Earlier this spring, Pope Francis made headlines when he used the word “genocide” to describe the killing of 1.5 million Armenians under Ottoman rule in World War I. The United States has yet to use that designation officially, despite the fact that Armenians globally just commemorated the 100th anniversary of the Armenian Genocide. What is genocide, and why does the world have so much difficulty identifying where and when it occurs? It took five years for Sudanese President Omar Hassan al-Bashir to be charged with genocide in Darfur. Although human rights advocates have been calling attention to a possible genocide in Syria for over two years, the international response has been muddled. And indeed, the world often has been powerless to stop genocide–from the atrocities committed by the Khmer Rouge in Cambodia and the Nazis in Europe to slaughterings of Tutsis in Rwanda and ethnic cleansing in Bosnia–in its tracks. What instigates the mass killings of certain groups of people? And how can these acts of brutal violence be prevented? UCLA historian Richard G. Hovannisian, University of Wisconsin political scientist Scott Straus, World Peace Foundation research director Bridget Conley-Zilkic, and Sudd Institute co-founder Jok Madut Jok visit Zócalo to discuss genocide–and how the world reacts to it.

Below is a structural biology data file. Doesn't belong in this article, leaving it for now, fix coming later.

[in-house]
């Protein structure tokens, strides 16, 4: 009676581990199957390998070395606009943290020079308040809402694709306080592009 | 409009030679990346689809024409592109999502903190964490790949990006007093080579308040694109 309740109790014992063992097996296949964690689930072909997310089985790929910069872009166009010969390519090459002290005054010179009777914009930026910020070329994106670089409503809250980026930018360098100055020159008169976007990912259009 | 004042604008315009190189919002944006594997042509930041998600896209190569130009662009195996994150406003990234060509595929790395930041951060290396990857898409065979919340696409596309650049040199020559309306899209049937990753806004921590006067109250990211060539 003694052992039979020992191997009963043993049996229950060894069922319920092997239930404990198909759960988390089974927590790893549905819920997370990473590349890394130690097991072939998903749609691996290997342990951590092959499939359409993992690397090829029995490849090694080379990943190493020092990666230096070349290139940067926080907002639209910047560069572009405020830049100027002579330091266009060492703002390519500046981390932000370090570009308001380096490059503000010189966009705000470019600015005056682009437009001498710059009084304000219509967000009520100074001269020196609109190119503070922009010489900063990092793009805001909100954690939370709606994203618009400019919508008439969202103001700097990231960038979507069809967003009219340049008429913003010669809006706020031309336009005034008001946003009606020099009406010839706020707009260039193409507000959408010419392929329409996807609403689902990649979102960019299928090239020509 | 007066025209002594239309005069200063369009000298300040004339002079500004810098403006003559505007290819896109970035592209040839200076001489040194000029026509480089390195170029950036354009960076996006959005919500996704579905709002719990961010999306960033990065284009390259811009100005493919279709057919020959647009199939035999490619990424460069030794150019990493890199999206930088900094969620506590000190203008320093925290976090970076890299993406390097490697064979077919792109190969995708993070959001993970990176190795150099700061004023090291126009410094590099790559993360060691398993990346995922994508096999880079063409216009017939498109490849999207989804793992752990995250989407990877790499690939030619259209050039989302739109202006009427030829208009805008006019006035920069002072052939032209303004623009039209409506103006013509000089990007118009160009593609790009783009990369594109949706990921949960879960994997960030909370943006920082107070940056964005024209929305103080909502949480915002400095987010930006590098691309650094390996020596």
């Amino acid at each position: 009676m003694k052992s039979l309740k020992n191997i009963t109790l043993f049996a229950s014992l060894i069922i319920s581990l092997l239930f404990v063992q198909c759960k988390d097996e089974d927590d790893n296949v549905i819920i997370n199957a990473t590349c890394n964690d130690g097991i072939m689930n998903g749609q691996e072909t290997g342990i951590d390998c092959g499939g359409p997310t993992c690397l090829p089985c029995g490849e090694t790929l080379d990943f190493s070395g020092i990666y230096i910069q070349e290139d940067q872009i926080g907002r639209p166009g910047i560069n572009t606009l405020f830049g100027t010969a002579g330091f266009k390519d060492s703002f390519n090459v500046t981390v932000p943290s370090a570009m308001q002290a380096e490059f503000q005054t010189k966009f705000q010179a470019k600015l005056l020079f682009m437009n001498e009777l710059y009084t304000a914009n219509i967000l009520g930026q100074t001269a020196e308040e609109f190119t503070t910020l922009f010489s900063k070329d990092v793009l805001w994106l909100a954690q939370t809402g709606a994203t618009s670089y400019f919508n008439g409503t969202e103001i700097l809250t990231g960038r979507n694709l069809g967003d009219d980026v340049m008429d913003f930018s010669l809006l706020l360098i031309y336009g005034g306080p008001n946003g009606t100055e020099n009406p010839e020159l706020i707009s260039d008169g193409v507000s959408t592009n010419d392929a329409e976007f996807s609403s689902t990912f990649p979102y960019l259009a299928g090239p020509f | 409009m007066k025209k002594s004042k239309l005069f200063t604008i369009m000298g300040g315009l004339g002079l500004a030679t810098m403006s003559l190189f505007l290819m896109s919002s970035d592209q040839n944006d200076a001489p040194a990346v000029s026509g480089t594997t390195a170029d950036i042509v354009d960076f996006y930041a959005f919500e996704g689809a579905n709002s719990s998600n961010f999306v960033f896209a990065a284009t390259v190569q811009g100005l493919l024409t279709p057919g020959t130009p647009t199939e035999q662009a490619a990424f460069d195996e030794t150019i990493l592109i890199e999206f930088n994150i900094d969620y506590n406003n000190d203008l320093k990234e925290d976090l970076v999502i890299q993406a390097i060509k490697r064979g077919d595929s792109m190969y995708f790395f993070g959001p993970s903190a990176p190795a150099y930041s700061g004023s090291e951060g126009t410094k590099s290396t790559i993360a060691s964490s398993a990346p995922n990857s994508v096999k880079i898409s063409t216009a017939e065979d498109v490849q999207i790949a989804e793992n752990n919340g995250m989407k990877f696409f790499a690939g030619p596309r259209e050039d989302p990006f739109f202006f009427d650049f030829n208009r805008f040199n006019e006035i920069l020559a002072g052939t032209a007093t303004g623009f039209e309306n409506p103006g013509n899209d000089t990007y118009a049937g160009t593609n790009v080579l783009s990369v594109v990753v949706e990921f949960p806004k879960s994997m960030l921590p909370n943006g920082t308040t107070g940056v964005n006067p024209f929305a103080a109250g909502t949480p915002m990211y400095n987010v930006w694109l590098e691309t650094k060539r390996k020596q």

Photo courtesy of REUTERS/Kadir Celikcan/Files.
When It Comes to Stopping Genocide, There’s a Will But Not a Way
We Are More Committed to Ending Mass Atrocities Than Ever Before—We Just Don’t Know How
What does genocide mean? What are its causes? And what kind of actions can be taken—in the U.S. and elsewhere—to stem this horrifying, ongoing global problem? Kal Raustiala, director of …